It’s among the most difficult decisions families must make: when is it time to transition a loved one to nursing home care? There are many reasons to consider nursing home care. When your loved one is no longer able to perform the basic activities of self-care – even with assistance – nursing home care may be the best option.
To help you in your exploration of care options, our experts at Bethany Village have put together a list of questions related to your loved one’s health. Answering these questions truthfully should help you determine whether it’s time to consider a nursing home, assisted living facility, or memory support care. Many of these questions are drawn from the ADL or Activities for Daily Living List, which is a term used among healthcare professionals in reference to someone’s daily self-care activities.
How easily can your loved one move about the home? Are they no longer able to get up and down stairs or get out of bed, even with assistance? If you find that your loved one is unable to eat or maintain regular hygiene, such as bathing, grooming, changing their clothes, and hair washing, assisted living or a live-in caretaker could help. However, when they are unable to perform these tasks even with assistance, a nursing home may be a better option.
Does your loved one have and use equipment such as raised toilet frames and personal emergency devices? Do they make frequent use of these devices? If yes, have they still experienced safety issues despite this assistance? Many accidents can occur due to inattention. Do they frequently leave the stove on or forget to turn off freestanding heaters or other appliances which could cause a fire? An assisted living facility can help seniors who are still mobile, but may need a little extra help to attend to matters of safety. However, when seniors can no longer safely care for themselves, even with assistance, a nursing home may be a better option than an assisted living facility.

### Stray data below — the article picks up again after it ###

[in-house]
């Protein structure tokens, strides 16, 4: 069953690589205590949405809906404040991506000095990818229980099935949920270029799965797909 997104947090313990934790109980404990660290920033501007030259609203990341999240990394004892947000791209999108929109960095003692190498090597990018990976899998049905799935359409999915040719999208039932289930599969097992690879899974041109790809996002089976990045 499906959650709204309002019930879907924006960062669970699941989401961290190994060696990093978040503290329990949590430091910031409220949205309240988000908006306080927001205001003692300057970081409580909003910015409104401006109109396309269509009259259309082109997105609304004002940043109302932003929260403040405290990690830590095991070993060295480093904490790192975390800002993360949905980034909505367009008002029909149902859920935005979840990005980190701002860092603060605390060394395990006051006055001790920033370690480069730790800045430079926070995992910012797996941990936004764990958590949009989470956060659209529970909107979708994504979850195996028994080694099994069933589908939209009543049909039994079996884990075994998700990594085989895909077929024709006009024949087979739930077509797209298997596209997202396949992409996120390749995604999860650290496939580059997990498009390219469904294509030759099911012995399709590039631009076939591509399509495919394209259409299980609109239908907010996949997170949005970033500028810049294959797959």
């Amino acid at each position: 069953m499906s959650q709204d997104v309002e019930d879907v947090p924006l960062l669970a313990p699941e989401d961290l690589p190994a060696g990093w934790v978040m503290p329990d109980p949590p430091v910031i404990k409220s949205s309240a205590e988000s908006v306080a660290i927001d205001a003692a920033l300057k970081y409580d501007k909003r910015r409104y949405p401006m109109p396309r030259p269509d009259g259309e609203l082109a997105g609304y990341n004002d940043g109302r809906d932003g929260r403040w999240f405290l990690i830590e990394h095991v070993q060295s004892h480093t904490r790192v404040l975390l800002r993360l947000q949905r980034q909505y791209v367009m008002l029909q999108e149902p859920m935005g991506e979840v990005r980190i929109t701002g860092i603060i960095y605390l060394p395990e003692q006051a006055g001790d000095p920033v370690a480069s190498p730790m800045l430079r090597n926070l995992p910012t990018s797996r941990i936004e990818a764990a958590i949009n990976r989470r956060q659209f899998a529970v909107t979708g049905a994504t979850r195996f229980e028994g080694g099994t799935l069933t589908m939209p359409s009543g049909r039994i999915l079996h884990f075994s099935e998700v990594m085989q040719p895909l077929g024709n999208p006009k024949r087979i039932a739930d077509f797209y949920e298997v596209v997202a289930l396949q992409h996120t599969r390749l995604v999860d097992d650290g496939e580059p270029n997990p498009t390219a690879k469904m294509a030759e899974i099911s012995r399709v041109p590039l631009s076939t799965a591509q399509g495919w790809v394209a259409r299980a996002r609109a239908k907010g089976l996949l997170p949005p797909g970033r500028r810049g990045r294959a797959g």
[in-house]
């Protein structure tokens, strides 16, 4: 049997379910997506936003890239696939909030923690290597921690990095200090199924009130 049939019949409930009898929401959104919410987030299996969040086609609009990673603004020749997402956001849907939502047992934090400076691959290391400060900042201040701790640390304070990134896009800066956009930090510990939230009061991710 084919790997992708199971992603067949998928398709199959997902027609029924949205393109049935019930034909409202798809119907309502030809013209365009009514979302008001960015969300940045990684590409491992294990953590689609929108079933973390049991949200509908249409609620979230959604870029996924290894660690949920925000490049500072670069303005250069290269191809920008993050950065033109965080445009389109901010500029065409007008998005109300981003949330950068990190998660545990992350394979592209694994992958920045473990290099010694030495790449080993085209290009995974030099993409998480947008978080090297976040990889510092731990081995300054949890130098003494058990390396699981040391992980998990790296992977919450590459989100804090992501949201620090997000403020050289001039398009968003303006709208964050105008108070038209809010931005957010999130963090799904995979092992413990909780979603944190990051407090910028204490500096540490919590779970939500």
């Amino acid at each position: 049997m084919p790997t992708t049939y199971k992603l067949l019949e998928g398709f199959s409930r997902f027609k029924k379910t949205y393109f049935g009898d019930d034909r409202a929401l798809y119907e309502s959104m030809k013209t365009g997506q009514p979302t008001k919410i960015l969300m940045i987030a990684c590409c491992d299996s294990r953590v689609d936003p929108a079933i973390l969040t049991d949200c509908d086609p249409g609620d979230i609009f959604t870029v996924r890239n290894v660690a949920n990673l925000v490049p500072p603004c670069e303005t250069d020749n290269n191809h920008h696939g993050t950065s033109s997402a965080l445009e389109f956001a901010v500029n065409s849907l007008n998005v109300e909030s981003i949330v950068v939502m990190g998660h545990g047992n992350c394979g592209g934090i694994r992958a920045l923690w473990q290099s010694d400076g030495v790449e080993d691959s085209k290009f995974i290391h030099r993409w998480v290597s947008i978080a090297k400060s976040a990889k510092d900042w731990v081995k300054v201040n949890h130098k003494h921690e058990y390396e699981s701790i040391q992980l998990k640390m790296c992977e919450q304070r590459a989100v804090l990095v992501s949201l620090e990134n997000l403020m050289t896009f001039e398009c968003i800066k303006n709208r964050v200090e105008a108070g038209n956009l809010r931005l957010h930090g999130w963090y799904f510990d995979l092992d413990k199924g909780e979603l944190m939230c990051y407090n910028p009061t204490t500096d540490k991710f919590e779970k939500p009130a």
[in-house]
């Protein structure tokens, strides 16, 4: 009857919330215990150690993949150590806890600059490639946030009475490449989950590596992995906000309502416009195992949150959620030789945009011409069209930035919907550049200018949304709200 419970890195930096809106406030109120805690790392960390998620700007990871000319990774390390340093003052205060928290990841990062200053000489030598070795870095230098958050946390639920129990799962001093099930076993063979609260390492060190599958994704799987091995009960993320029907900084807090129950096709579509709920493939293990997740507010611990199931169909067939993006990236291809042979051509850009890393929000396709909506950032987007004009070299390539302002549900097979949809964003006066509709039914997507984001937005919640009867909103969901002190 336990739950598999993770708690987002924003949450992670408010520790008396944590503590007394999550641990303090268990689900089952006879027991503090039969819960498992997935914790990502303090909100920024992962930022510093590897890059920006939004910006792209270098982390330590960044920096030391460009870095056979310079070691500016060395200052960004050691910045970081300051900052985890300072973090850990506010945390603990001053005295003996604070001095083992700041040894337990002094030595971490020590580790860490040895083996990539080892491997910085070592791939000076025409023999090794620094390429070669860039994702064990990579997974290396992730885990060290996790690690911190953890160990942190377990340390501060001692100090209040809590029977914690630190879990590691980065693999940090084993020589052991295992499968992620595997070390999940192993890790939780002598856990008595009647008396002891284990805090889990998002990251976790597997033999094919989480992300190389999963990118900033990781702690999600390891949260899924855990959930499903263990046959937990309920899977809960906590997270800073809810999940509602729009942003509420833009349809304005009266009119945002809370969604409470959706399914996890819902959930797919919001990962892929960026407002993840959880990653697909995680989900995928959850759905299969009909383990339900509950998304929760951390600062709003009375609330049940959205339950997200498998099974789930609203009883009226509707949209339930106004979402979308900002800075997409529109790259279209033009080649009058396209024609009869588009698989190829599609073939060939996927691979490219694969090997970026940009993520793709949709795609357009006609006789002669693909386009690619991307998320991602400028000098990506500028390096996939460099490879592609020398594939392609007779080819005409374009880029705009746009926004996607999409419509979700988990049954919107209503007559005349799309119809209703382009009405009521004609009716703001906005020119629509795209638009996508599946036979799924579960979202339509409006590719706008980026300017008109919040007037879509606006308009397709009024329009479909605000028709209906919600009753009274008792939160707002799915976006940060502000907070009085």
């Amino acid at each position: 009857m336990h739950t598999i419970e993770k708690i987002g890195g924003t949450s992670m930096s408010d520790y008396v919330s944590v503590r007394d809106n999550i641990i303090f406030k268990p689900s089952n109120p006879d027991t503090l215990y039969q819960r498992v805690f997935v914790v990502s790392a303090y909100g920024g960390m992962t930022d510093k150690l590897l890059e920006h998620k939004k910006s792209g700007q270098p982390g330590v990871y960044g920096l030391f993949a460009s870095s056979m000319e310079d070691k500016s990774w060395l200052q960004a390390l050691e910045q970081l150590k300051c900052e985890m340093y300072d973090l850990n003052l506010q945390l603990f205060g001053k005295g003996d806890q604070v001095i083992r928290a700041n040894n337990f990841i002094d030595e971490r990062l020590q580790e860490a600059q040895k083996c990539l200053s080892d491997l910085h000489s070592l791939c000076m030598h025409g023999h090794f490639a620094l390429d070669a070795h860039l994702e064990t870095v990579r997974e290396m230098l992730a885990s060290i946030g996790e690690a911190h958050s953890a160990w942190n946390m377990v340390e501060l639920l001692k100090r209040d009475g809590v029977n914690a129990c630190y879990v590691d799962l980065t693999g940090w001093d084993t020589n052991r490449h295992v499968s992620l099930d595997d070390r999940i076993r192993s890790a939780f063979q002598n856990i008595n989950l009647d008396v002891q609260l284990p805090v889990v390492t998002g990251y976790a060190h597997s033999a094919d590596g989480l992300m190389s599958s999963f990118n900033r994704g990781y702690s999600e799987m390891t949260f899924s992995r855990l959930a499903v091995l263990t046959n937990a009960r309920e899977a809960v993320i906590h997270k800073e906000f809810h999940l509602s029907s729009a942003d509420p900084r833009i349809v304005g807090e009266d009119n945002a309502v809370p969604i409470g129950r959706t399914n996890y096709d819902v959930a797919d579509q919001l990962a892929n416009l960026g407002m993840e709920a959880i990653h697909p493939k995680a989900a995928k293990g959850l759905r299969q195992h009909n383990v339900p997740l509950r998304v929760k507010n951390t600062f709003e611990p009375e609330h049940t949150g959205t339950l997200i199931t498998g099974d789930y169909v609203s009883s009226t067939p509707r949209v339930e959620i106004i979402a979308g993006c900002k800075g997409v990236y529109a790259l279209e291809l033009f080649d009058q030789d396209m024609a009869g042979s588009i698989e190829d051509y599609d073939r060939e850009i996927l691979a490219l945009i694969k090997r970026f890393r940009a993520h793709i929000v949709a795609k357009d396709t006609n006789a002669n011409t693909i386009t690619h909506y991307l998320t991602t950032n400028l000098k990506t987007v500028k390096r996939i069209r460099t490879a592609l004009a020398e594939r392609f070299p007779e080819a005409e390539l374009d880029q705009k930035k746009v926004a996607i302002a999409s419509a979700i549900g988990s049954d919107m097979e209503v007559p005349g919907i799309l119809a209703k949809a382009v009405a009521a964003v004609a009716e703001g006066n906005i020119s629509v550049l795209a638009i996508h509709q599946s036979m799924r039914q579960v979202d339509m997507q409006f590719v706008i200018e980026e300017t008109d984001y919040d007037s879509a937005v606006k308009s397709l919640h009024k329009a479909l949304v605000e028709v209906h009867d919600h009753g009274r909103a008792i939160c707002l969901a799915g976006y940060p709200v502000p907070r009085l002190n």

While many of us will experience memory loss as we age, there is a point at which memory loss or confusion can threaten one’s personal safety. If your loved one feels threatened by caretakers, fears leaving the house, or refuses to take medications or eat certain foods based on irrational fears, these could be signs that they need memory support or assisted living services. Finding qualified caretakers can help keep loved ones in the home longer, but only if they accept the care given. Becoming lost frequently, or being unable to remember personal information such as their own address or phone number should be seen as signs that your loved one needs help. But so long as they are able to perform basic caretaking activities – even with assistance – a memory support or assisted living facility may be a better option than a nursing home at this point in their care.
Finally, it’s important to consider your own ability to look after for a loved one. If your family is stretched to the breaking point – physically, emotionally, financially – with caretaking, you should explore assisted living or nursing home options. Often, family caregivers can get so involved in taking care of a loved one that they will neglect their own health and personal matters.
If you’ve found that you answered “yes” to most of these questions, it’s probably a good time to sit down with your family and loved one to discuss your situation. Assisted living, memory support care, or nursing home care can provide a much safer environment for many seniors, depending on their situation, and provide needed assistance for their families.